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We are back with another photography critique! It has been far too long since Meg and I have done one of these. We are getting back into it now and we still have to find our stride. If you are new to this blog you can view the past 13 episodes here.
Let’s refresh the rules that we go by here. Also, after the jump there are a few announcements.
1. Don’t take this personally. We aren’t critiquing you as a person, we are critiquing your work. If you take this personally then you have a long road ahead of you in this industry. A long and rocky one.
2. Whatever we say here is exactly what we would say in person. We don’t hide behind the Internets. If we laugh at a photo it’s because something about it is funny. We aren’t making fun of you and we aren’t making fun of the person in the photo. We’re giving you honest feedback as to how strangers view your work.
3. Anytime I am saying someone could improve on something in particular it also means I could improve on that as well. This is to say, I ain’t perfect either. My work has flaws and I seek critique from photographers I trust as well.
4. I’m critiquing you from a photographer’s perspective. Meghan is critiquing you from a non-photographer perspective. I’m a “peer” and she’s a “client”.
5. If you want to get in on this, email your site, blog, flickr, whatever to firstname.lastname@example.org. We do not do drive-by critiques of randomly found web sites. We also do not give hot links on this blog to those who we critique so that this critique of someone’s work will not find it’s way into google results.
This is also sort of an official launch of the new site despite the fact that it isn’t finished. The galleries are still being worked. The edits are still getting moved around. The about, bio, resources, etc still has to be populated but if I wait to get blog posts going again until it is finished, it won’t ever happen. Big thanks to Timothy Young for working with us on the new branding and design and Alex Morrison for working his web ninja skills into making this thing happen.
So, don’t mind the dust. We’re still working around here.
Coming up on the blog are some more critiques, some recent work we’ve been doing, the studio tour, the grip video, the color video, and our new creativeLIVE class outline. I’ll be doing another three day live weekend April 29th – May 1st. That’s two months of teaching!
I’m going to share a story about shooting crappy pictures then share a recent comment from one of y’all regarding our last critique that’s worthy of taking some time and thinking about what we do.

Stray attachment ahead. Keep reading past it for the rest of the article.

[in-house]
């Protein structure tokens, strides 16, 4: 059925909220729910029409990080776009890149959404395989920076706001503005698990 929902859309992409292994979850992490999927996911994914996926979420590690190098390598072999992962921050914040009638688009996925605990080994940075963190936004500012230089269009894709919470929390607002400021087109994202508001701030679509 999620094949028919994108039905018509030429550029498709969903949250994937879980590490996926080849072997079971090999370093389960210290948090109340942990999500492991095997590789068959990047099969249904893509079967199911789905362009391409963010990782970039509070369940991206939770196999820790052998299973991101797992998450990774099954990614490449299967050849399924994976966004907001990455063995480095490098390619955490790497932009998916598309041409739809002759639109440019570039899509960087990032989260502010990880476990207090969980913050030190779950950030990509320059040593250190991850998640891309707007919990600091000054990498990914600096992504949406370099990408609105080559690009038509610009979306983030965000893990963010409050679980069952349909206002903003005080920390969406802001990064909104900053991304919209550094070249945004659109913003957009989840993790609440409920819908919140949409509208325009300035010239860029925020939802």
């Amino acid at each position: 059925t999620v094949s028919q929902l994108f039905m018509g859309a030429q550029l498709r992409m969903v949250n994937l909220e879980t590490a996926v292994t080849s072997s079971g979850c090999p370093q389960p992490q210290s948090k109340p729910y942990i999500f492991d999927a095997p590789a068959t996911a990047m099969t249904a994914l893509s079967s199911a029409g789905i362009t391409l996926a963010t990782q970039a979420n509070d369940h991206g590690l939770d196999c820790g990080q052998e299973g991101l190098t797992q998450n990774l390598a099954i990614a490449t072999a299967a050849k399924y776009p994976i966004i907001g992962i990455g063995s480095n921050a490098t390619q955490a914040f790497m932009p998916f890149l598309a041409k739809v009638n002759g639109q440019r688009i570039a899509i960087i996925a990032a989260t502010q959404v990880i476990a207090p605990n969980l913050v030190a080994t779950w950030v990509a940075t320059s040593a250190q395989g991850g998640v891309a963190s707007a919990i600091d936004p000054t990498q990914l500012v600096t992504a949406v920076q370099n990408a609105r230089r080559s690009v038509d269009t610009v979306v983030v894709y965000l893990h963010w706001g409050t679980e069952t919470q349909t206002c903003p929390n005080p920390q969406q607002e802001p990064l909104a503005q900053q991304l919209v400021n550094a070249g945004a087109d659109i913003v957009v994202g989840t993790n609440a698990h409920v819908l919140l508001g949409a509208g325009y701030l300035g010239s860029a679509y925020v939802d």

At the turn of the century I was photographer for Apartments.com. The image above is one I shot for them in 2001. It was shot with the then amazing Olympus C-3030. You should have seen the camera we upgraded from. My iPhone takes better pictures.
Ramblings after the jump…
Photography critique returns and this time with a special guest!
Our good friend and fellow photographer, David Jackson, was in town this week for a job. We had he and his studio manager, Trevor, over for dinner along with our studio manager, Dan, and we wrangled them all into a critique. Good food. Good beer. Photography! That should be our new motto for this.
This episode runs about an hour and twenty-two minutes so I’ve split it into two parts but I’m releasing them together. Scroll down for part two. Yes, I say the same things too many times. Yes we have fun. Yes it was late. It was all the stuff you come to expect from these things.
If you are new to our critique series here are some things to know.
• You can subscribe to this show via iTunes using this link.
• These are the rules of critique we go by.
• You can find previous episodes listed here.
• My non photographer wife, Meghan, and I do these because we love it and if we can’t have some fun and laughs with it then that would be boring.
• I ramble on and on and on about things at times while Meg tries to keep me on track. Also note that we hit record, do our thing, and upload. I don’t edit these for content once they are recorded because I simply don’t have the time.
• If you want to get in on some critique just email your web address to critique @ zackarias [dot] com.
And here is part two…
At some point in this critique I make a comment along the lines of, “Yes, it is a photograph but it isn’t ‘photography’.” AS soon as that came out of my mouth I knew it may spark some discussion.